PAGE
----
Visible light-driven water oxidation using a covalently-linked molecular catalyst–sensitizer dyad assembled on a TiO2 electrode†
The combination of porphyrin as a sensitizer and a ruthenium complex as a water oxidation catalyst (WOC) is promising to exploit highly efficient molecular artificial photosynthetic systems. A covalently-linked ruthenium-based WOC–zinc porphyrin (ZnP) sensitizer dyad was assembled on a TiO2 electrode for visible-light driven water oxidation. The water oxidation activity was found to be improved in comparison to the reference systems with the simple combination of the individual WOC and ZnP as well as with ZnP solely, demonstrating the advantage of the covalent linking approach over the non-covalent one. More importantly, via vectorial multi-step electron transfer triggered by visible light, the dye-sensitized photoelectrochemical cell (DSPEC) achieved a broader PEC response in the visible region than DSPECs with conventional ruthenium-based sensitizers. Initial incident photon-to-current efficiencies of 18% at 424 nm and 6.4% at 564 nm were attained under monochromatic illumination and an external bias of −0.2 V vs. NHE. Fast electron transfer from the WOC to the photogenerated radical cation of the sensitizer through the covalent linkage may suppress undesirable charge recombination, realizing the moderate performance of water oxidation. X-ray photoelectron spectroscopic analysis of the photoanodes before and after the DSPEC operation suggested that most of the ruthenium species exist at higher oxidation states, implying that the insufficient oxidation potential of the ZnP moiety for further oxidizing the intermediate ruthenium species at the photoanode is at least the bottleneck of the system.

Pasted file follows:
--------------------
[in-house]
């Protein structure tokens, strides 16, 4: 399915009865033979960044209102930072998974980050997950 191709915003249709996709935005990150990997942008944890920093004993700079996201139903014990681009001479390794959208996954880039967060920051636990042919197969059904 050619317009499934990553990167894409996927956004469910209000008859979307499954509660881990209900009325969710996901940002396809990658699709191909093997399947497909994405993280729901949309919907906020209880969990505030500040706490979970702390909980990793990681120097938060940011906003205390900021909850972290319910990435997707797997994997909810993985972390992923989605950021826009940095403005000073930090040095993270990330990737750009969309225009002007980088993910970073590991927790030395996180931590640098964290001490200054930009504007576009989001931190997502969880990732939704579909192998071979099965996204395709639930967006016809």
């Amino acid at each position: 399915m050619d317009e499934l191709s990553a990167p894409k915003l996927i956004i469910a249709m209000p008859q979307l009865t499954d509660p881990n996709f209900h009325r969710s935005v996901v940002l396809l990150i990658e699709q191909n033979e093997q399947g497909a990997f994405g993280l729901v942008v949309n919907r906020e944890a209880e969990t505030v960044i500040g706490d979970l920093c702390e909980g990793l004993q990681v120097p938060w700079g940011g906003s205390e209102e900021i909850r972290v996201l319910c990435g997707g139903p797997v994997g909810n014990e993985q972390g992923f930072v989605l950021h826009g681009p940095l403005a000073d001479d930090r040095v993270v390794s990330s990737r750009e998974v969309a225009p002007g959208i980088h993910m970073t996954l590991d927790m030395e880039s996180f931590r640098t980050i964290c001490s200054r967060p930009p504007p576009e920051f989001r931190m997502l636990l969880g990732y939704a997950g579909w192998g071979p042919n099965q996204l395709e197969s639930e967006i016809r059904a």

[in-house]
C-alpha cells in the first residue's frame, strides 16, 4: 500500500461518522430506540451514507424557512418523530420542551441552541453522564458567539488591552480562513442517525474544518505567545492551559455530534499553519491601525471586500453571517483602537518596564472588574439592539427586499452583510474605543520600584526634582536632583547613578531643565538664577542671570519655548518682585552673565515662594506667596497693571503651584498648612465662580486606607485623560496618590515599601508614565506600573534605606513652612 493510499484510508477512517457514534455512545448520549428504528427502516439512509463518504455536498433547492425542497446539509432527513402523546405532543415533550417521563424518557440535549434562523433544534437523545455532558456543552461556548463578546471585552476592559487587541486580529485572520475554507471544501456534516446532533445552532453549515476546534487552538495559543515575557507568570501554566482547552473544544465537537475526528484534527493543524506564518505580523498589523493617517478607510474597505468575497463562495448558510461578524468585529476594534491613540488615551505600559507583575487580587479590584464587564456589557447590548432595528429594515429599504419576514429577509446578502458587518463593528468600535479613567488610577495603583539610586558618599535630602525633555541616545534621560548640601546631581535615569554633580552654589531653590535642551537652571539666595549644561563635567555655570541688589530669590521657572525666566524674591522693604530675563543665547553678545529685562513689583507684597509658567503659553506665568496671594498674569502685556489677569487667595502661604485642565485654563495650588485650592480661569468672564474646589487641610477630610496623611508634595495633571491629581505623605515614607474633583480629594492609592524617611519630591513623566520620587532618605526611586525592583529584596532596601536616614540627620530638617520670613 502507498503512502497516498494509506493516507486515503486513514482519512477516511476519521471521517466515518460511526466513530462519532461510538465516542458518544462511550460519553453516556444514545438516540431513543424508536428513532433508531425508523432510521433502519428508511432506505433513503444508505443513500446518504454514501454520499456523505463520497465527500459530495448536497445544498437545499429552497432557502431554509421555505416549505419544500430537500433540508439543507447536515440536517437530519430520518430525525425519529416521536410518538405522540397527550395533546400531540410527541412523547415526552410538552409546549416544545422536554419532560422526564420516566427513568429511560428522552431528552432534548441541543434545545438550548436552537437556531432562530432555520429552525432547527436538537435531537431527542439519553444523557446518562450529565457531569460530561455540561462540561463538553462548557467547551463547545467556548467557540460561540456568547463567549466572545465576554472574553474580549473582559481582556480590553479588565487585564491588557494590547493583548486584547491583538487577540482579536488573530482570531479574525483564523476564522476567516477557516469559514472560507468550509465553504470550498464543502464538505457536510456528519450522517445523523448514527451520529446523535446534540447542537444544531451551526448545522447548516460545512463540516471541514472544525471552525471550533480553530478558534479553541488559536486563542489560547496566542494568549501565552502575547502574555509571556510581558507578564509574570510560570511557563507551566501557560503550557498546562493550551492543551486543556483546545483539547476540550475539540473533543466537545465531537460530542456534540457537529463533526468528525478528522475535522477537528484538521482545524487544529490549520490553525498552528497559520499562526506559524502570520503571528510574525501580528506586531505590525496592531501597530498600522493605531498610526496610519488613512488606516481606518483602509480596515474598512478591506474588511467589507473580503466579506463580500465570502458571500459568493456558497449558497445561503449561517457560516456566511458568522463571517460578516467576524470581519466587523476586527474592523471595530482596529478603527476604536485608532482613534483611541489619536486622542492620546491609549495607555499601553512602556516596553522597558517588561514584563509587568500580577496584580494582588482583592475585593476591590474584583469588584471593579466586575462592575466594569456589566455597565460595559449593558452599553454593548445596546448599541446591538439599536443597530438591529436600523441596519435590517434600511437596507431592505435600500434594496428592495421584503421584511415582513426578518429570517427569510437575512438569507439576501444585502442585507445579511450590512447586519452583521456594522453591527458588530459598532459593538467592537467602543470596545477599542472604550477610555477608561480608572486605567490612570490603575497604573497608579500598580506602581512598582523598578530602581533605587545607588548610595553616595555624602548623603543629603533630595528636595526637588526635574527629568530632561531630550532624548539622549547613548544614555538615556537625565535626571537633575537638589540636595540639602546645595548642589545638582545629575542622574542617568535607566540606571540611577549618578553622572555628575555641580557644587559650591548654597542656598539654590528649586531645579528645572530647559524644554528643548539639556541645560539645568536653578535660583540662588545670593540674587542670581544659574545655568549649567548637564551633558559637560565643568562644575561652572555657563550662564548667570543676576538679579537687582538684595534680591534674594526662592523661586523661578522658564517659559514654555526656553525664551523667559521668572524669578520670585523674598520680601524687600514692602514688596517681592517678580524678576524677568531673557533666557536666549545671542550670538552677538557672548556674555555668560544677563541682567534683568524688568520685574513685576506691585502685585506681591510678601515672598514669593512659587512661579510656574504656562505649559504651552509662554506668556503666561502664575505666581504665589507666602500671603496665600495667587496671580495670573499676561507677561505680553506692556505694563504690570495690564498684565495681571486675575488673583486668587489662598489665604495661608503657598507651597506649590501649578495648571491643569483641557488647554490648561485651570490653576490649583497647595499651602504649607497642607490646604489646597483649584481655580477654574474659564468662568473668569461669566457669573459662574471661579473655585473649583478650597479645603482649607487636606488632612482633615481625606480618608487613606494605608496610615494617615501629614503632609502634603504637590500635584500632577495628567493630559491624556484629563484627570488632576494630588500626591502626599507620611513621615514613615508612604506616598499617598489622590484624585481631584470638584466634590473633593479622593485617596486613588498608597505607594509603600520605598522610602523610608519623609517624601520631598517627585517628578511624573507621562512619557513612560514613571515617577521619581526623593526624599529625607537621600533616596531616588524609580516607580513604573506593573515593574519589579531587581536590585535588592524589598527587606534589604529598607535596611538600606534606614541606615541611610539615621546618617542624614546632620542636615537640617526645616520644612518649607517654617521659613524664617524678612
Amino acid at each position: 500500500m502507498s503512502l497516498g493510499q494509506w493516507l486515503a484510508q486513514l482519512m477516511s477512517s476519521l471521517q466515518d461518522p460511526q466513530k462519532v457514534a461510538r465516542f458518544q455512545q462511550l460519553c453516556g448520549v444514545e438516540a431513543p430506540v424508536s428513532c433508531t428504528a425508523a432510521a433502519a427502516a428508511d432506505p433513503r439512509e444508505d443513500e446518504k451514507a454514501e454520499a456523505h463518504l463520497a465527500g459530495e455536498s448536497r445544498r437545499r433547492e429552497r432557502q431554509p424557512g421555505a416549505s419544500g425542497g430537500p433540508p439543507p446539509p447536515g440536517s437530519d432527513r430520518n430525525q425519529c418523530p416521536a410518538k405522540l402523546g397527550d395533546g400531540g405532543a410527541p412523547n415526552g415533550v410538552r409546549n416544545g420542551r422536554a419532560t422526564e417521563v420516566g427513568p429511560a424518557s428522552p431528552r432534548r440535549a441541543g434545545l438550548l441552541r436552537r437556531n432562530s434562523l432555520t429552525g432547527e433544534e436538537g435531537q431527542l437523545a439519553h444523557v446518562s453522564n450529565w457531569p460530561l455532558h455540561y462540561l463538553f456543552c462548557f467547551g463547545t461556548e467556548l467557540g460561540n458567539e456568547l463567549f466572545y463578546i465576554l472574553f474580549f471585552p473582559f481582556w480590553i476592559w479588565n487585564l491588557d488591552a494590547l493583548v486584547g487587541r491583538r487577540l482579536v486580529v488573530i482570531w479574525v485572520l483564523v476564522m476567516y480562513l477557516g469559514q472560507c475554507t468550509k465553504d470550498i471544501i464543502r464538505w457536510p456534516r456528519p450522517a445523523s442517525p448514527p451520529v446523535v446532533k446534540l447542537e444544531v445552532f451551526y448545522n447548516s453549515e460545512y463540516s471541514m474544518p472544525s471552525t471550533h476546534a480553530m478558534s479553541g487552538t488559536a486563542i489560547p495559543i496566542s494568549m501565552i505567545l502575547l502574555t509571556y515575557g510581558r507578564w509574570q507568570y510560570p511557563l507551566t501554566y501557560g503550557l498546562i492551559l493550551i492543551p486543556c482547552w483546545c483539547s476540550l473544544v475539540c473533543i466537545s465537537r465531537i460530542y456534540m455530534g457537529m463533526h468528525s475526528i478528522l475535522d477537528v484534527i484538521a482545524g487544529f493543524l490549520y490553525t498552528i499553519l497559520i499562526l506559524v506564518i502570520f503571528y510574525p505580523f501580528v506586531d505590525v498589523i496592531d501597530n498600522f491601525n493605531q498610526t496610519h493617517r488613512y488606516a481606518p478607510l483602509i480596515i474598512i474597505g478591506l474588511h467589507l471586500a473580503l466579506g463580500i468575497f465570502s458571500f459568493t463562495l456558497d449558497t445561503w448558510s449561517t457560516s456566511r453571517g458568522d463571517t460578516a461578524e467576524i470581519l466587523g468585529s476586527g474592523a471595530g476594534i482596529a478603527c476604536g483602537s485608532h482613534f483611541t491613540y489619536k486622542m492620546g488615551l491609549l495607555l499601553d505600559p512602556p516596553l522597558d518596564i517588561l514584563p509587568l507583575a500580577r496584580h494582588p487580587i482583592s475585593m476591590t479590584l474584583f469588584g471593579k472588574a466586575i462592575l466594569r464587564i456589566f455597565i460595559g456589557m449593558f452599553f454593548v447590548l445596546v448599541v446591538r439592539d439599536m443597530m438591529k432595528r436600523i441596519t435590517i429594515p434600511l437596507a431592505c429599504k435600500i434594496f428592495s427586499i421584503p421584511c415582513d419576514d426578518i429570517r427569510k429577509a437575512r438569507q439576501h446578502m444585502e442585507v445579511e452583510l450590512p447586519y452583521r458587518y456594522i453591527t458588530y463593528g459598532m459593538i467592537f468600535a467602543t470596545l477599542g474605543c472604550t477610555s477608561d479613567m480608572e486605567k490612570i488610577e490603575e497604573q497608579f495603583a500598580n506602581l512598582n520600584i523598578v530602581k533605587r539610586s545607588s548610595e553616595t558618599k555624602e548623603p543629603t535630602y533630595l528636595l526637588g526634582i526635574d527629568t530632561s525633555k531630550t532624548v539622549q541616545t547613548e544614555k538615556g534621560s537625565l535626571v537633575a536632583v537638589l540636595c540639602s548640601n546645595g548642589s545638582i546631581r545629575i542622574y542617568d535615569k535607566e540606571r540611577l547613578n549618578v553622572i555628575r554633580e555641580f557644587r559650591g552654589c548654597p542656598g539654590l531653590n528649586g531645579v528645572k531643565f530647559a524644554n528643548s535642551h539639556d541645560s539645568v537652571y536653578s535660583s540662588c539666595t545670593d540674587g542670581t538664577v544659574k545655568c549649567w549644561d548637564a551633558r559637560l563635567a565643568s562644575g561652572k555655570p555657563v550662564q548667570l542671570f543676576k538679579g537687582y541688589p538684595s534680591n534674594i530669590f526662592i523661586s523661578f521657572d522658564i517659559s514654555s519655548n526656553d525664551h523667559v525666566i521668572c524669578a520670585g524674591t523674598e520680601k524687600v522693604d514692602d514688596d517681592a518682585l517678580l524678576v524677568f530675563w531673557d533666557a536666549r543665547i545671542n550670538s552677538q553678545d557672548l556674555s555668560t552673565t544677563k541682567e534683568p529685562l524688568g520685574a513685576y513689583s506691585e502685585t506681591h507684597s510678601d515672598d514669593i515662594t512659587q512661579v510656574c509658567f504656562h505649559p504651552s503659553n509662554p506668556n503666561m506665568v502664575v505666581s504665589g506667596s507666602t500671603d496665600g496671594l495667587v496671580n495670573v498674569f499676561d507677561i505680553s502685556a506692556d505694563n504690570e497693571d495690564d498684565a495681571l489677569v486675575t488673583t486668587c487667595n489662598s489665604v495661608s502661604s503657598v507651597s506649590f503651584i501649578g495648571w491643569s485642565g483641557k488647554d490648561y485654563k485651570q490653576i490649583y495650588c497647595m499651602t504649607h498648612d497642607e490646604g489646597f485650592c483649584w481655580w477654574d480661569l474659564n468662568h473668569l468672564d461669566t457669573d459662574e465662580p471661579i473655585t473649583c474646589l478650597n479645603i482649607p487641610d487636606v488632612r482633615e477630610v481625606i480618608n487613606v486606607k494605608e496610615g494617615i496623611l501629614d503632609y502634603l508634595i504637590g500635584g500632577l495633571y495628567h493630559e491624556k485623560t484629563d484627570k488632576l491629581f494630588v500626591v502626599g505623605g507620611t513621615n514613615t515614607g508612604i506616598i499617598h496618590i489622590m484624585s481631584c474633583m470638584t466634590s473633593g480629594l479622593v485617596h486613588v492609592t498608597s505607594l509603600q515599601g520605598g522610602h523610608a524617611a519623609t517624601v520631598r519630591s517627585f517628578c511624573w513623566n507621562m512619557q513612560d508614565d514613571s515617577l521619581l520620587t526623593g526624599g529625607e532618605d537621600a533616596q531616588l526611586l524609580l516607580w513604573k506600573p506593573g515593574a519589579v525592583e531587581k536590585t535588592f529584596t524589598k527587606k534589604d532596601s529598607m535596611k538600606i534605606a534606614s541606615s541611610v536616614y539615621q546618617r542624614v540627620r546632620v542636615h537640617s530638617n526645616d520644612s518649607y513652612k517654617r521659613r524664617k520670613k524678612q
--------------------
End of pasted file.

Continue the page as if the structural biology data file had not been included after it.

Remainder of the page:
- This article is part of the themed collection: Global Energy Challenges: Solar Energy